Soon after their trip to Sotherton, a letter arrives from Sir Thomas in Antigua, informing them that he will return in November since he has finished his business in the West Indies. Neither Maria nor Julia is happy about this update, since he is so strict. Maria is especially displeased because her father’s return means that she will finally be married to Mr. Rushworth, an event she has been dreading. She consoles herself by imagining that he will likely not arrive in early November, but rather in the middle of the month, giving her three more months of freedom.
Austen uses letters to provide essential information about Sir Thomas, who, in Antigua, is far away from Mansfield Park. (It’s also worth noting that his “business” in Antigua most likely involves slaves, a disturbing possibility that is never explicitly stated and that would certainly undercut the morality of this otherwise mostly positive character.) The fact that his daughters are unenthusiastic about his return also makes them look unloving and displays their lack of morals. Maria’s dread at her impending marriage to Mr. Rushworth recalls her earlier comment about feeling trapped by the iron gate.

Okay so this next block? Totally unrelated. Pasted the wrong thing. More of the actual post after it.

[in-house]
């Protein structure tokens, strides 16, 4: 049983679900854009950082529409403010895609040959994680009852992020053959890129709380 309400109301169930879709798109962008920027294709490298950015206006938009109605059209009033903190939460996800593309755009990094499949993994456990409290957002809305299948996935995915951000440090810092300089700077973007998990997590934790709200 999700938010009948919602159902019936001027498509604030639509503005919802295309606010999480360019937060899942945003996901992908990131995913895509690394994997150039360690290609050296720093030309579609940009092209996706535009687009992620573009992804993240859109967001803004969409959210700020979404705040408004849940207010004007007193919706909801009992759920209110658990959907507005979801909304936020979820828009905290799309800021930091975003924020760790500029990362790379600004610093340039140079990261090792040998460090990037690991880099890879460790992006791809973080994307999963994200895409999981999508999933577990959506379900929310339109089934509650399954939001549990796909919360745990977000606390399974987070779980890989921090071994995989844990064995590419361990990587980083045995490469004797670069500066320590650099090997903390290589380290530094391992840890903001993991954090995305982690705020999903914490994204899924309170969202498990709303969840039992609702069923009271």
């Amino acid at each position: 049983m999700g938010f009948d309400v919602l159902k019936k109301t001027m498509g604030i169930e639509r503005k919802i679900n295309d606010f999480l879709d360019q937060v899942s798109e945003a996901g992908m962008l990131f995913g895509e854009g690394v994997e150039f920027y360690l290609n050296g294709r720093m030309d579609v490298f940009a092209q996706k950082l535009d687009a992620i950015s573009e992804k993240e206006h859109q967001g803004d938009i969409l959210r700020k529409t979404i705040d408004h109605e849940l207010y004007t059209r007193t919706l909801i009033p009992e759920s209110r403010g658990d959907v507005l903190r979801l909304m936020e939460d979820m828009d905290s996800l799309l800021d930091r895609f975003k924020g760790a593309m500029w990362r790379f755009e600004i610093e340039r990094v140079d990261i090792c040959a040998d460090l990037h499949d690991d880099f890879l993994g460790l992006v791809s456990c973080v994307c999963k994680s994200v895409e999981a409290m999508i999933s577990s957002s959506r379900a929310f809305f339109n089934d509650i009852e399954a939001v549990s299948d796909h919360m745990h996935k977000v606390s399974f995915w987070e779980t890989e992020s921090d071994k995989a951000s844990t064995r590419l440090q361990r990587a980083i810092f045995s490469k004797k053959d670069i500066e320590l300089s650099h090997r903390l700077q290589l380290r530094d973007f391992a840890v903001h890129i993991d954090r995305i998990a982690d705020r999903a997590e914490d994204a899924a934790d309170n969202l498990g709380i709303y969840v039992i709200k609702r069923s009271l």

Mary, Edmund, and Fanny engage in a long discussion of Edmund’s choice to be a clergyman, after Mary suggests that Edmund chose the profession so his father would continue providing him with an income. Fanny and Edmund push back on this, and try to relieve Mary of her cynical views of the clergy, but to no avail.
Once again, Mary, unable to understand Edmund’s commitment to morality, frames Edmund’s choice to become a clergyman as a financial necessity due to his lack of inheritance.
Maria and Julia then invite Mary to play instruments with them, and so she leaves Edmund and Fanny. As she walks away, Edmund articulates lots of admiring thoughts about Mary’s good nature to Fanny. Fanny agrees, and is happy that Edmund continues to stand with her by the window.
When Edmund and Fanny are alone, Edmund confides in Fanny that he admires Mary, showing his closeness to Fanny and trust in her. Fanny’s happiness in his company shows her deep love for him.
Fanny looks out the window, and says to Edmund that she thinks people would be happier and better if they spent more time contemplating nature. As they gaze at the stars, Edmund says they should really be out on the lawn for a better view. Fanny says she would like to go. To Fanny’s sadness, Edmund then walks over to listen to the singers, and asks them to play again. This leaves Fanny alone at the window until Mrs. Norris scolds her away, warning her that she’ll catch a cold.
Fanny, perhaps tired of hearing Edmund praise another woman, turns the conversation towards nature, showing her connection to the countryside and Mansfield Park. When Edmund chooses to listen to the music instead of going with Fanny to the lawn, his clear preference for Mary upsets Fanny.